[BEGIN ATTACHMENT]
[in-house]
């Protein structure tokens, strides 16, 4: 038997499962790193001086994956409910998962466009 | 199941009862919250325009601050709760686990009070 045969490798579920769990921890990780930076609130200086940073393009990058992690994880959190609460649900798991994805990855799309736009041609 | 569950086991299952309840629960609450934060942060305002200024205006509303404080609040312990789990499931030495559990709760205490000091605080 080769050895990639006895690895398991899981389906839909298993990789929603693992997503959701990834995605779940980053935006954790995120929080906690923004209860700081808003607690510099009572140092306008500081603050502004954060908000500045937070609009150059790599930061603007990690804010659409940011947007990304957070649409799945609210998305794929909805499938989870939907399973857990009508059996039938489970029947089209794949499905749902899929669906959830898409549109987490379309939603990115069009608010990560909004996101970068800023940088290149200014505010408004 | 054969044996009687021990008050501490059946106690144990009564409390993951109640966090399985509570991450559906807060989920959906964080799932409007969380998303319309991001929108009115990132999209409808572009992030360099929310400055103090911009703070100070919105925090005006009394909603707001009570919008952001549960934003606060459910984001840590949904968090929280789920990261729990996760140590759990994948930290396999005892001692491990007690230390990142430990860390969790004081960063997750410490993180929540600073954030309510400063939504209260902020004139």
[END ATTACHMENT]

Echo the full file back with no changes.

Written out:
[in-house]
């Protein structure tokens, strides 16, 4: 038997499962790193001086994956409910998962466009 | 199941009862919250325009601050709760686990009070 045969490798579920769990921890990780930076609130200086940073393009990058992690994880959190609460649900798991994805990855799309736009041609 | 569950086991299952309840629960609450934060942060305002200024205006509303404080609040312990789990499931030495559990709760205490000091605080 080769050895990639006895690895398991899981389906839909298993990789929603693992997503959701990834995605779940980053935006954790995120929080906690923004209860700081808003607690510099009572140092306008500081603050502004954060908000500045937070609009150059790599930061603007990690804010659409940011947007990304957070649409799945609210998305794929909805499938989870939907399973857990009508059996039938489970029947089209794949499905749902899929669906959830898409549109987490379309939603990115069009608010990560909004996101970068800023940088290149200014505010408004 | 054969044996009687021990008050501490059946106690144990009564409390993951109640966090399985509570991450559906807060989920959906964080799932409007969380998303319309991001929108009115990132999209409808572009992030360099929310400055103090911009703070100070919105925090005006009394909603707001009570919008952001549960934003606060459910984001840590949904968090929280789920990261729990996760140590759990994948930290396999005892001692491990007690230390990142430990860390969790004081960063997750410490993180929540600073954030309510400063939504209260902020004139």